This place we have lived in for the past 20 years is considered a desert. We get about 7 inches of annual rainfall a year. Hardly any snow in the winter. The farmers and ranchers depend heavily upon the snowfall in the mountains. As it melts it fills the lakes and the dams and that water is the lifeblood of our community. Summers are very hot and it is dry and arid pretty much year round. There is a lot of sandy dirt and not a lot of vegetation.
Unless you count the sagebrush. John Wayne could have made all his cowboy movies here.
But the weather - it's a changin'. Slowly but surely. Some call it global warming. I call it prophecy coming to pass. Whatever you want to call it, it can't be denied that the last couple of years we have had more than our share of snow. And rain. And cool weather. In fact we haven't really had any warm weather yet this year. Crops are slow. So are gardens. And this year we have already had tons of rain. It's very interesting.
Where I grew up in the Midwest, we always had thunderstorms. I mean the kind with really loud thunder and lightening that cracks the sky in two. We don't have those here. It's always been a weird thing to me to have summer rain with no noise and no light. It's just .....different. But this spring/summer we have had real thunderstorms. Not quite at the level I'm used to - but real thunderstorms none the less.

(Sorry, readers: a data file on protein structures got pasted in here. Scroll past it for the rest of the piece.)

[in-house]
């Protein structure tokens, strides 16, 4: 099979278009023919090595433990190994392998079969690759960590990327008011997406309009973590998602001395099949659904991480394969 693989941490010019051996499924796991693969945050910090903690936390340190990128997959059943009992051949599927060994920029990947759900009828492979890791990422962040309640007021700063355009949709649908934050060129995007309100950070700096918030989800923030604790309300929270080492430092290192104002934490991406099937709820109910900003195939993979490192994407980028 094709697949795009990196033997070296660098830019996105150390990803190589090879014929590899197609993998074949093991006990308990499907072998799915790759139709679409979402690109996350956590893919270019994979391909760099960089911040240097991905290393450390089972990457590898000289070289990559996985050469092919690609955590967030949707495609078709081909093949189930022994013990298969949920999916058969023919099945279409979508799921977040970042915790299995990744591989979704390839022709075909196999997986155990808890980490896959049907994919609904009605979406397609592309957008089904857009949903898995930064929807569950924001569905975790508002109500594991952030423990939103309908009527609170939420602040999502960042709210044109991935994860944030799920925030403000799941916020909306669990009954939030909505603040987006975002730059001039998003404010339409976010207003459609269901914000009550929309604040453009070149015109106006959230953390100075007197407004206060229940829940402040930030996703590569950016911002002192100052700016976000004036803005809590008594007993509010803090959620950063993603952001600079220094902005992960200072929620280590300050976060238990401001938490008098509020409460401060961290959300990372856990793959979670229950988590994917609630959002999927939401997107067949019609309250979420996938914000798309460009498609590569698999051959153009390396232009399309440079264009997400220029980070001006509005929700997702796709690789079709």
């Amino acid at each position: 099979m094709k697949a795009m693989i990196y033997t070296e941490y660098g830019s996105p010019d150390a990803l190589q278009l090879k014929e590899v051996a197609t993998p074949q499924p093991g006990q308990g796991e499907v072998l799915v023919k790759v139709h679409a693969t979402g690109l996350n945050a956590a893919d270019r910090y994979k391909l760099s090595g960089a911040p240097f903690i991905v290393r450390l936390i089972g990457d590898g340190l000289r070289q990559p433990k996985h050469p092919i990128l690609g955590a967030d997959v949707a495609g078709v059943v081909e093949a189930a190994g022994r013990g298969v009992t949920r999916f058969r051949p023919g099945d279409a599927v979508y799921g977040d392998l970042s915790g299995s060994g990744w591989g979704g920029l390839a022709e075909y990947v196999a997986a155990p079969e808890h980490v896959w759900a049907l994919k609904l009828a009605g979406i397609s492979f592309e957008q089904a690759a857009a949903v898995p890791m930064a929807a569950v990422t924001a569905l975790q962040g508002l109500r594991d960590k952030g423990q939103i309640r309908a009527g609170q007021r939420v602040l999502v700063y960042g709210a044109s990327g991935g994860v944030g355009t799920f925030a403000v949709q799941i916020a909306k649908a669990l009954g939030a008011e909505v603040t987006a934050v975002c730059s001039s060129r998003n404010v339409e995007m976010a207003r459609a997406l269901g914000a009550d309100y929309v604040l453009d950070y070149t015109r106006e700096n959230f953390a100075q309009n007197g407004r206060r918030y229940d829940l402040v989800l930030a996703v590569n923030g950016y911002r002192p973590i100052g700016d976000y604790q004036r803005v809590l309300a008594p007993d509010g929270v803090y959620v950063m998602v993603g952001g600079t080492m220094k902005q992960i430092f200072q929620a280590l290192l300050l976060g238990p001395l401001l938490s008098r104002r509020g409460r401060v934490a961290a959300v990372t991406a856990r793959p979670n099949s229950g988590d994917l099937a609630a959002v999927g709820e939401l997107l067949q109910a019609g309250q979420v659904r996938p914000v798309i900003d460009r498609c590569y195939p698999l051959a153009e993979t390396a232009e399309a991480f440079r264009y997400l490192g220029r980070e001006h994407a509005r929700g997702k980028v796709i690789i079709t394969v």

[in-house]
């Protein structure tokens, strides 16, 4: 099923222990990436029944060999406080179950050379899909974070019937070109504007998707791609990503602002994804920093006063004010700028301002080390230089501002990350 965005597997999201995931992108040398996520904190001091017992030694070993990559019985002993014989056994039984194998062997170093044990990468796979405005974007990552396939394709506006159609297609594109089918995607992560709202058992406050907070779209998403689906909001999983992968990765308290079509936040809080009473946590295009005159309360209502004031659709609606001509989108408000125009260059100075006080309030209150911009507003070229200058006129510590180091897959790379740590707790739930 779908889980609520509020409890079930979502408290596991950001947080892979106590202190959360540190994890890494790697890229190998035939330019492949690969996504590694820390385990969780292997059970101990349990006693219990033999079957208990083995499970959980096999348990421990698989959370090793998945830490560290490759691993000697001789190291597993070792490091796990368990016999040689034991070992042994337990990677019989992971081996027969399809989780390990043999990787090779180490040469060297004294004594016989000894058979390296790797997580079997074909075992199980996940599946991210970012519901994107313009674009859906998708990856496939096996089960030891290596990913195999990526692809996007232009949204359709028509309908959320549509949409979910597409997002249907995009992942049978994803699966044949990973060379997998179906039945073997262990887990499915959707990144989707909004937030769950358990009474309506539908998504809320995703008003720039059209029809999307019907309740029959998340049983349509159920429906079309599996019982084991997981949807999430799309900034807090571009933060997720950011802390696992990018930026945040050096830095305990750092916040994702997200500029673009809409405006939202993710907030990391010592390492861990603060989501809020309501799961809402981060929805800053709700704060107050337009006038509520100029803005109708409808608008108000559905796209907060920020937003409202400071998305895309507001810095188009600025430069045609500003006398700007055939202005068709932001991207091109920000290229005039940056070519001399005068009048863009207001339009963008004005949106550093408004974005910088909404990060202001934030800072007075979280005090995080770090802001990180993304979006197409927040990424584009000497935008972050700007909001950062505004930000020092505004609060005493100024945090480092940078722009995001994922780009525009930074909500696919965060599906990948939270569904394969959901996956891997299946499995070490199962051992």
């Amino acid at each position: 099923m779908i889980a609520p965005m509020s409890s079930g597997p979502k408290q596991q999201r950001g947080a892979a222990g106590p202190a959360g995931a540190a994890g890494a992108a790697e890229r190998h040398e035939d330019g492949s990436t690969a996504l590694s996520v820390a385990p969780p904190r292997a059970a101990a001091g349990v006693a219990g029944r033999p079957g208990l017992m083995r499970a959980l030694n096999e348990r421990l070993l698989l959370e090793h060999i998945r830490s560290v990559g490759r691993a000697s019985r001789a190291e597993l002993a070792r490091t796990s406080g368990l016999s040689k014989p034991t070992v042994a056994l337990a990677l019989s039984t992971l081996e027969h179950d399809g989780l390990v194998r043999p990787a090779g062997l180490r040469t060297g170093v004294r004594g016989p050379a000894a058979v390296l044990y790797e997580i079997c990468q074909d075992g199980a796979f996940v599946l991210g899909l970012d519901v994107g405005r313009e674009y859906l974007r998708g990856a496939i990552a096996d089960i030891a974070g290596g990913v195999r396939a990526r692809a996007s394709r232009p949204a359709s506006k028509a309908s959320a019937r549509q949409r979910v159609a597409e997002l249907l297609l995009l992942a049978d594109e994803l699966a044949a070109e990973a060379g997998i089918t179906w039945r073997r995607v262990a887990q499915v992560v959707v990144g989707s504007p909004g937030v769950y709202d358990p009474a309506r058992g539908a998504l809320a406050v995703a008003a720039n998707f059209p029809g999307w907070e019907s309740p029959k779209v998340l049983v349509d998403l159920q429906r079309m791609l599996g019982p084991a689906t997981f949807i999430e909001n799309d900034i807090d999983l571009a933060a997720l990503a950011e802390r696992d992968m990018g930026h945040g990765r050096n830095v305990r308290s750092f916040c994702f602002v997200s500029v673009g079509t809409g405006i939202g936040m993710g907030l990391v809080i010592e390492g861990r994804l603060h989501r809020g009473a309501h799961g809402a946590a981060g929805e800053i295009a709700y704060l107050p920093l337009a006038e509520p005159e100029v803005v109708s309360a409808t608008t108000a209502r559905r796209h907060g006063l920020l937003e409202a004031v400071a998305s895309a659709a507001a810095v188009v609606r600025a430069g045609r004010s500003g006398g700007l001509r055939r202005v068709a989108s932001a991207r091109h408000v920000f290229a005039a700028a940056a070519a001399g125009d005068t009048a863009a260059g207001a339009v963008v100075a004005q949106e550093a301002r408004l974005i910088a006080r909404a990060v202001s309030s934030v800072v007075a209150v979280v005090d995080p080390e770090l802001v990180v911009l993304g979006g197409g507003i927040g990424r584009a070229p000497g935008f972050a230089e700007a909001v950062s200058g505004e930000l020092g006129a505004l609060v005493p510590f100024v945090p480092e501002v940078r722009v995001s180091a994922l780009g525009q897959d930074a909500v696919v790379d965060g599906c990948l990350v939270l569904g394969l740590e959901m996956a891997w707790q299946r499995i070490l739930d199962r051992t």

Last night I was babysitting our youth pastor's kids. We were sitting at the table eating our hamburgers and french fries (that's what I always make them when they come over) when it began to thunder and suddenly the skies opened and it poured down rain like I have never seen it do here. I reached over and opened the patio door so we could hear it. The kids all looked at me with question marks in their eyes.
"Why did you open the door?"
"So we can hear the rain. Do you want to go out and play in it?"
They looked at me like I had come from another planet. The younger two (three year old twins) looked interested in the prospect and they scooted down from their chairs. They walked over to the door and peered out and looked back at me.
The older two kids got down from their chairs. "You think we should play in it?"
"Why not? That's what rain is for."
"We'll get wet."
That was all it took. Tentatively at first, then with joyful abandon the kids participated in a rain dance. It was glorious.
Click on the pictures to make them larger - you can see how hard it is raining!
I had the best time watching them dance and play in the rain. They just couldn't quite believe they were doing it - with permission! Finally they came in and they had to strip down at the door so I could pop their clothes in the dryer.
After wrapping them up in blankets we played some games of Crazy Eights and made a craft paper. All night long they talked about playing in the rain. It was the highlight of the evening. And it didn't cost a penny.
I don't know if this climate change thing is something to be worried about or not. I'm thinking not. It's all in God's hands - not ours. But I have enjoyed having some "real weather" for a change. Bring on the rain!